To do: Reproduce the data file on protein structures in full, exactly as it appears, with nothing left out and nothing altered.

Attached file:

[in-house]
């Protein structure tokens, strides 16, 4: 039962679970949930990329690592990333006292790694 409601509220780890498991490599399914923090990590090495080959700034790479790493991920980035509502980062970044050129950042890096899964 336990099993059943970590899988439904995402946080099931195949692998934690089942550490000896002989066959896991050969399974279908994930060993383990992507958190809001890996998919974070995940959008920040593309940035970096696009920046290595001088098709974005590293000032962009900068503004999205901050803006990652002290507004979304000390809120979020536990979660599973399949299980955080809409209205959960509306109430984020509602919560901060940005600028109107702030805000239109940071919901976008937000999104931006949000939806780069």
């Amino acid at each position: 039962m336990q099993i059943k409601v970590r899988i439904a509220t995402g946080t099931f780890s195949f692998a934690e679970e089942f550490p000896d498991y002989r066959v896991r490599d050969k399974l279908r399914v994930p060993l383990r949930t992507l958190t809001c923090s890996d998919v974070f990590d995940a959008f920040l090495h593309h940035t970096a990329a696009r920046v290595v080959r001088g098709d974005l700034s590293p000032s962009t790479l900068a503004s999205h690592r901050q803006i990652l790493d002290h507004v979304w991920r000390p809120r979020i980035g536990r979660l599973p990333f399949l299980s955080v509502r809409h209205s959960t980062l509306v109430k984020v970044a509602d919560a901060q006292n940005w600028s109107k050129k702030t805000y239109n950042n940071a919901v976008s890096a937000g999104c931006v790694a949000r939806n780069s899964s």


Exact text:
[in-house]
């Protein structure tokens, strides 16, 4: 039962679970949930990329690592990333006292790694 409601509220780890498991490599399914923090990590090495080959700034790479790493991920980035509502980062970044050129950042890096899964 336990099993059943970590899988439904995402946080099931195949692998934690089942550490000896002989066959896991050969399974279908994930060993383990992507958190809001890996998919974070995940959008920040593309940035970096696009920046290595001088098709974005590293000032962009900068503004999205901050803006990652002290507004979304000390809120979020536990979660599973399949299980955080809409209205959960509306109430984020509602919560901060940005600028109107702030805000239109940071919901976008937000999104931006949000939806780069």
């Amino acid at each position: 039962m336990q099993i059943k409601v970590r899988i439904a509220t995402g946080t099931f780890s195949f692998a934690e679970e089942f550490p000896d498991y002989r066959v896991r490599d050969k399974l279908r399914v994930p060993l383990r949930t992507l958190t809001c923090s890996d998919v974070f990590d995940a959008f920040l090495h593309h940035t970096a990329a696009r920046v290595v080959r001088g098709d974005l700034s590293p000032s962009t790479l900068a503004s999205h690592r901050q803006i990652l790493d002290h507004v979304w991920r000390p809120r979020i980035g536990r979660l599973p990333f399949l299980s955080v509502r809409h209205s959960t980062l509306v109430k984020v970044a509602d919560a901060q006292n940005w600028s109107k050129k702030t805000y239109n950042n940071a919901v976008s890096a937000g999104c931006v790694a949000r939806n780069s899964s």